"I'm not convinced that the action is uncoupled from the intent when you consider the continued execution of the discriminatory decision to be considered part of its "occurrence." The intent is achieved through the monthly payment of the unfairly reduced salary, even though of course the monthly transaction of producing a paycheck does not involve a reconsideration of that decision."


Certainly within the context of this case, though, the process of paying the employee doesn't involve any consideration or intent. Goodyear's employees were (presumably, are) paid based on a merit system, with periodic reviews to determine eligibility for a raise; the act of determining how far up the salary ladder an employee should rise happens at discrete intervals, and these pay-setting acts - in direct contrast to the issuance of a paycheque - involve both an opportunity for disciminatory intent and an act (the granting or witholding of a raise). There is no suggestion that wages are thereafter reconsidered until the next performance review, and there is no suggestion - unlike Bazemore - that Goodyear's salary ladder itself has discriminatory intent. Thus, even if this isn't the inexorable command of Title VII (which I think it likely is, although I think my position can survive admission that other contructions are at least possible), then at a minimum it makes far more sense, in my view, to regard the pay-setting decision as the discrete act, because it's the only point in the pay cycle at which discriminatory intent and action to implement it are coupled.

This point is sharpened when one considers the consequences of Ledbetter's argument: if I buy the company, and continue to maintain the same payrates as the previous owners, I have no intent whatsoever to discrminate, yet under Ledbetter's theory, I'm still liable - for 180 days after each paycheque I cut for her - for any disparity that can be traced back to a previous discriminatory act years before I bought the company. (I'm not just making this latter point up - Ledbetter's counsel was specifically asked about it at oral argument, and conceded as much to the Chief Justice and Justice Kennedy.) Thus, in a very real sense, the intent requirement would be made optional: as long as at some point in the past someone had intent to discriminate, I'm liable.

This reasoning of course limits Ledbetter to similar facts - in a situation where an employee does not automatically receive the same paycheque month on month between annual reviews, however (any professional whose paycheque is calculated individually from billable hours with discretionary performance-related pay, for example), I might be willing to accept each paycheque as starting the clock on those facts, precisely because the paycheque does involve consideration rather than the automatic application of a neutral salary ladder or other scale system.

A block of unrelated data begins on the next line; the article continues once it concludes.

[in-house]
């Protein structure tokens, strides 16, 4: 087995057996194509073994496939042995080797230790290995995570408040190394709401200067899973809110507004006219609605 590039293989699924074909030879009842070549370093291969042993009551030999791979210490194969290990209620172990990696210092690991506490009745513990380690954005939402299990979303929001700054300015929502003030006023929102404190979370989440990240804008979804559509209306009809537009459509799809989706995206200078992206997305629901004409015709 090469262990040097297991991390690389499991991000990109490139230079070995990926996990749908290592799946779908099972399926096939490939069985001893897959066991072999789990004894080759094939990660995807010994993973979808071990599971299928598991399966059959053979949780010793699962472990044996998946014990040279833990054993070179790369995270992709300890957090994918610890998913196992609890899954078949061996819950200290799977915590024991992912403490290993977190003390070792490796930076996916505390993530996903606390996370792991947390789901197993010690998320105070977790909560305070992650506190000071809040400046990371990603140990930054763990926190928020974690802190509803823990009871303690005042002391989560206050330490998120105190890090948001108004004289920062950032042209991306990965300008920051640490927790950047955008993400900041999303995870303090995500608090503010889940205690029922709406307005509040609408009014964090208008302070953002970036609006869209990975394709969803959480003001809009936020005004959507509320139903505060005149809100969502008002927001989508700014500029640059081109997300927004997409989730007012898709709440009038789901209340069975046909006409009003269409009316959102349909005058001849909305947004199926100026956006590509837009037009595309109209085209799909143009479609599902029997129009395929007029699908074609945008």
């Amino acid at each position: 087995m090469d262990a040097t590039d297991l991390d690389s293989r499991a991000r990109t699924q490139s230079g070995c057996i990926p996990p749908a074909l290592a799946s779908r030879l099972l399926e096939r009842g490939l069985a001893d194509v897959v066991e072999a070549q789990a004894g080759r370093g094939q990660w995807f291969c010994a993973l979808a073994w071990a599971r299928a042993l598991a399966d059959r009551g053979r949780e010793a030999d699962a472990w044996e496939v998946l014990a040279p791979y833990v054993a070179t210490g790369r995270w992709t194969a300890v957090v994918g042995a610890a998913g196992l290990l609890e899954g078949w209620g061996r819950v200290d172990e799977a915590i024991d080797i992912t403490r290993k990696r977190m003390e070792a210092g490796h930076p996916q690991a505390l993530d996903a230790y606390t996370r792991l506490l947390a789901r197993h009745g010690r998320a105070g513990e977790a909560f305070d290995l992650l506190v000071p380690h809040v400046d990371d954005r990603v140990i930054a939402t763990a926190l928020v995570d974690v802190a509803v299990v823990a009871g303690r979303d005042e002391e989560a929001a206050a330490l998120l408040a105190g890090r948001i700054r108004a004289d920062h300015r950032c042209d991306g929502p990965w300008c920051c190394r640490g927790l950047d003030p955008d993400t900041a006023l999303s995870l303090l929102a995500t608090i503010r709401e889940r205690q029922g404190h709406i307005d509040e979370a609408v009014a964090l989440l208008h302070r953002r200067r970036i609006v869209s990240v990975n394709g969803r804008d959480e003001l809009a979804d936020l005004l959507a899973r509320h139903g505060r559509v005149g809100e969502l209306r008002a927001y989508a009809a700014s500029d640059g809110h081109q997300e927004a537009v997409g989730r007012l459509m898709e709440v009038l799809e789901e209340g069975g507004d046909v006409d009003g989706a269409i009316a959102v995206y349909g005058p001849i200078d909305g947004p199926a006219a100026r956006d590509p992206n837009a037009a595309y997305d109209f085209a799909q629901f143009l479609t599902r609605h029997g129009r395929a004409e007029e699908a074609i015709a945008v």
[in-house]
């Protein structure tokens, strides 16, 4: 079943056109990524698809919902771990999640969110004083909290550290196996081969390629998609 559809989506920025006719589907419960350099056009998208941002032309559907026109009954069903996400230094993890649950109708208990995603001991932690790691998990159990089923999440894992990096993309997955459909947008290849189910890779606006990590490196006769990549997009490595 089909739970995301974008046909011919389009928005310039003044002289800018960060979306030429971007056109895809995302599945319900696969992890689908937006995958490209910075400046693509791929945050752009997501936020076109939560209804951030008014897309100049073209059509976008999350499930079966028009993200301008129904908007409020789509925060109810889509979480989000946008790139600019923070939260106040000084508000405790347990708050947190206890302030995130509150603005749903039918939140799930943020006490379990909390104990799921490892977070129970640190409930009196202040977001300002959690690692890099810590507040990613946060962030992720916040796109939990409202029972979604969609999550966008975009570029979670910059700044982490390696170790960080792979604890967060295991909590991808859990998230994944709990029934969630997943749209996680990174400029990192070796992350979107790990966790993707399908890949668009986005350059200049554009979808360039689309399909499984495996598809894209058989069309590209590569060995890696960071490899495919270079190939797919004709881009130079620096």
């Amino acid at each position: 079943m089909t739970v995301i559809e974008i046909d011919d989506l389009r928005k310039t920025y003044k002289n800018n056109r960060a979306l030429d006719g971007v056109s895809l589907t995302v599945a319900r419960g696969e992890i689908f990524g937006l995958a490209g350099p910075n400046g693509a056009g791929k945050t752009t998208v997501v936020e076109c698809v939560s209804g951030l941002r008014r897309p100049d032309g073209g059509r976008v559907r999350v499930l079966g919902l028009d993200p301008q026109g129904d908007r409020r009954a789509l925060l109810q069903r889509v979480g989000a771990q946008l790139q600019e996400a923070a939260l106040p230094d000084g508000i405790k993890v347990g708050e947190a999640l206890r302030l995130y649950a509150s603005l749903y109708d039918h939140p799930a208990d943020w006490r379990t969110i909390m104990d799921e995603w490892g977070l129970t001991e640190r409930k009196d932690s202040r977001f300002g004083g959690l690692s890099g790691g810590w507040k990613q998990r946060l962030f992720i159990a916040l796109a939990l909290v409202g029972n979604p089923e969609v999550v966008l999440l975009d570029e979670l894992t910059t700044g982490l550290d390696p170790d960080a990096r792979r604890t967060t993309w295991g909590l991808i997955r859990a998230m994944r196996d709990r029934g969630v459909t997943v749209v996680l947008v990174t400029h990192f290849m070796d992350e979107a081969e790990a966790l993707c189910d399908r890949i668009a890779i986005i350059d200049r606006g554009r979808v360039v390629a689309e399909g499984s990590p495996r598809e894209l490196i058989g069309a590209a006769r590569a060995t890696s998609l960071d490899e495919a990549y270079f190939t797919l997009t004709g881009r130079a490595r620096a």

In terms of your bus hypothetical, I suppose you can argue that you're simply implementing the policy, automaton-like, but I don't think that'll fly. That situation involves precisely the individualized opportunity for reconsideration absent in the issuance of a paycheque.


"[S]uppose a plaintiff wasn't retired, but was early in her career, and discovered a discriminatory pay decision only a year before."

Well, in a situation like that, I would assume that the filing period would toll. The court has held specifically that Title VII's filing period can be subject to tolling, Zipes, supra, and (concededly in dicta) said that even absent explicit Congressional authorization, tolling is appropriate "[w]hen application of the doctrine is consistent with Congress' intent in enacting a particular statutory scheme." Bowen v. City of New York, 476 U.S. 467, 479 (1986).


"[T]he thing that makes a mockery of Congress's intent is ... their poor wording of the law. After all, consider the alternative: suppose that it was almost impossible to identify the discriminatory act when it is narrowly construed to be only the specific decision about the pay raise, and consequently no claims of this form of discrimination can be brought because they are always identified too late. Wouldn't that make a mockery of Congress's intent to prevent discrimination? And is that enough of a reason not to make that interpretation?"

Yes to the first, no to the second. It's as true today as it was in 1791 that "[n]othing is more common than for laws to express and elect more or less than was intended." The remedy for unwise or badly-written laws lies not in Article III, but in the First Amendment and Article I: if Congress is incompetent, replace it with a Congress that isn't and have them change it. :p